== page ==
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In June, 1960, when Alfred Hitchcock’s Psycho (available on DVD) first opened in New York, neither the public nor the press had any idea what it was about. Contrary to all accepted policy, there were no advance screenings, and no synopsis or story outline was supplied to critics or reporters. The very first time the media saw the movie was the same morning the public did—-the 10:00 a.m. running at the (now long gone) DeMille Theater at 47th Street and Broadway. One thousand eager paying customers filled the downstairs, and five hundred members of the press were in the balcony—-myself included. It was the single most memorable performance of a film I’ve ever attended. Not the most pleasant one.

It is difficult—-now that Psycho has been studied, endlessly imitated, sequelled four times, remade “officially” in 1998, been available for home viewing over three decades, and talked about incessantly for fifty years—-to imagine the impact the picture had in its first few months of life. This inexpensive (less than a million) black-and-white little film not only changed the way people went to see movies—-no one was allowed in after the feature had begun, an unheard of idea then—-but permanently altered the experience itself. Psycho was the first time movie-going stopped being safe. Psycho was a physical assault.

To that first of all audiences, the impact was the greatest because we hadn’t even heard a rumor of anything. Sitting there the initial forty-five minutes, I was convinced this was a robbery picture, so entirely was I absorbed by Janet Leigh’s dilemma: in love with John Gavin, stealing cash from her boss, running away, fearfully driving through the rain, stopping at an out-of-the-way motel where she registers for the night with a famously likeable, if slightly neurotic, all-American boy-next-door. That’s how Anthony Perkins was perceived by everyone before Psycho. After a warm talk with him, Janet Leigh goes to her room, decides to return the money, gets undressed, and takes a shower. The next 45 seconds transfigured movie history.

I never heard the soundtrack for the shower stabbing-sequence until I saw the film on TV, so loudly were the people downstairs screaming. I couldn’t tear my eyes away from the screen to see if any of the press were also, but some of the screams seemed pretty close. Part of the mass outcry was because everyone wanted to look away and could not. Unlike all subsequent slasher imitations that make you avert your eyes, Hitchcock’s brilliant montage was rivetingly swift and impressionistic—-yet seemingly graphic—-so that everyone was certain they had not only glimpsed Janet Leigh naked but had seen the knife cut into her body. In fact, there is no nudity and the knife never actually touches the body–as Hitchcock said, “You only think it does.” The director took a full week to film the 72 camera positions he had visualized to convey in 45 seconds the murder of his star. But, of course, that was the real shocker: Barely halfway through the movie, Janet Leigh, the star character we have been following throughout, is dead.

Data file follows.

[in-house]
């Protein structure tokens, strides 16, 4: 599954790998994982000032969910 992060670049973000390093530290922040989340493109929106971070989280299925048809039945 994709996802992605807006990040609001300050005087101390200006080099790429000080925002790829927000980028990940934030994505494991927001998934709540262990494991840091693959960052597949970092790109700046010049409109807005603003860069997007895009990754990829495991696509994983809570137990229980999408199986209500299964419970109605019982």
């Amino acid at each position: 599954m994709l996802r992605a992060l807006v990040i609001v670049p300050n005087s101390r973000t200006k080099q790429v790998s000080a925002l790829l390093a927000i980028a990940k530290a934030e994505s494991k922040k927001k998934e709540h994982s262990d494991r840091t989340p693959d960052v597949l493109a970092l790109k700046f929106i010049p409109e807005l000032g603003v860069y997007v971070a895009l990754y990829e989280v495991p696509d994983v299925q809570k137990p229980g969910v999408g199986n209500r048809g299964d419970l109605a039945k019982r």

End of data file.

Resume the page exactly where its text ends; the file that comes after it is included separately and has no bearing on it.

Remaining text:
No one in the audience ever really recovered from this unprecedented horror. I could feel myself continuing to shake internally until quite some time after the film ended. When I walked out onto the street it seemed odd that it was only noon—-odd, too, because it looked as if the world had changed forever (certainly shower-use dropped precipitously). Personally, I felt as if I had been violated in some irredeemable way. Psycho has never been my favorite Hitchcock, but I have come to realize that it was the director’s prescient comment on the death of the female star in cinema: from the ‘60s onward, she has virtually disappeared.

I first met Hitch six months later, and when I said I hadn’t actually enjoyed Psycho, he told me this was because I hadn’t understood the essentially humorous way he had approached the material. “I couldn’t make a film like that seriously. One can’t,” he said very rationally. “If I had wanted to make the film seriously, I would have had to go inside it, and show the inner workings of the character. But, you see, I showed it from the outside.” To prove his point, he ran the special trailer he had shot starring himself. He’s extremely funny in it, meandering around the locale in which the film took place, pointing out where the two murders happened, giving sly little hints, and saying things like, “Oh, it’s horrible and bloody,” mock-seriously to the camera. When the short was over, he stood up and said, “You see what I meant?” Well, yes and no…

In the long interviews I did with Hitchcock in the ‘60s and ‘70s—-which all appear in my 1997 collection, Who the Devil Made It–he goes into great detail about how he shot the infamous shower sequence, including all the meticulous and often extraordinary lengths the director went to so that he could scare the hell out of us. Boy, did he succeed!

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